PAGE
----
One of the key messages from commissioners themselves to clinical leaders was this:

Create and present credible plans and solutions for commissioners rather than highlighting problems or needs.

Key challenges identified:

During the meeting, the challenges facing the NHS generally, and neurology specifically, were openly discussed. However, for the majority of challenges, opportunities or solutions were also presented. These challenges included financial scarcity, the ageing population, a stretched and depleted workforce,a growing treatment landscape, areas of significant deprivation, and widespread variance in both service availability and equity of access.

'The NHS financial climate is not amenable to transformation.'

Dr Andrew Kelso

Georgina Carr shared results of the 2022 My Neuro Survey, highlighting huge variance in experience from personalised care and consistent support, to challenges in access and a feeling of being lost to the system:

  • 1 in 5 adults had to wait more than 12 months for a referral from their GP to see a neurologist

  • 40% are not being referred to key services such as physiotherapy, often because the services are not there

  • 45% of people felt that post-inpatient stay, there was insufficient care offered to rehabilitate them

  • 85% of children and young people had not been offered a named keyworker, despite NICE guidance calling for this as standard.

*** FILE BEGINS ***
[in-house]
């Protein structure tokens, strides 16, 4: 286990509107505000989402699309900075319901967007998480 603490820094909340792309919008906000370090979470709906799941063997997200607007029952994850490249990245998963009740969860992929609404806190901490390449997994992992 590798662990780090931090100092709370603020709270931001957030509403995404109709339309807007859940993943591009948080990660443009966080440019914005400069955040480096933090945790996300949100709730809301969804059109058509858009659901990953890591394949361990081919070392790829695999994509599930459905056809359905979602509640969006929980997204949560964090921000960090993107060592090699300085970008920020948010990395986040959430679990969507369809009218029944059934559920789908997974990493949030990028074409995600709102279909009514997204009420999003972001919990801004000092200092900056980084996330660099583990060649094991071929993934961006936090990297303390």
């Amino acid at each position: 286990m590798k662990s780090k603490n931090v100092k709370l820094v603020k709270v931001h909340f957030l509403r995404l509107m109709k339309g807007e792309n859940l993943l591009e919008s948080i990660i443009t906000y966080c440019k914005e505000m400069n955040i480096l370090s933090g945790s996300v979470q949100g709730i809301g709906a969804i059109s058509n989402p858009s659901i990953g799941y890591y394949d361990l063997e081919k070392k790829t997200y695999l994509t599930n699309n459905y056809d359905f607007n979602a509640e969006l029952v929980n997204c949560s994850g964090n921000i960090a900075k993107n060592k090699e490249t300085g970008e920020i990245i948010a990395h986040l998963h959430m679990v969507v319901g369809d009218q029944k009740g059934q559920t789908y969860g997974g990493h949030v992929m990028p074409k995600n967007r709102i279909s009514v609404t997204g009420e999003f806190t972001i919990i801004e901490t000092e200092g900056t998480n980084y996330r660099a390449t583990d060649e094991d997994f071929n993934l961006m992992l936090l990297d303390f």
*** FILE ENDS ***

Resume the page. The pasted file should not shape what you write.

'We want to deliver an integrated care solution for neurology, thinking - not only about the people at your door - but every person in the population who might be struggling to access services.'

Dr Niranjanan Nirmalananthan, national clinical director neurology & consultant neurologist

Key solutions offered:

A number of solutions were offered from systemic change like 'the left shift' and widespread collaboration across health, social care, the voluntary sector and patients themselves in equal partnerships, to working differently, maximising resource and team skillsets, adopting new service models, and consistently learning from others' experiences whether formally or informally.

Andrew presented the idea of 'the left shift' which he feels is applicable to every condition and area of care. Demonstrating how shifting patients to the left from each segment of care (see figure), he explains the positive impact this can have for both the patient and the NHS (NHS Confederation 2023).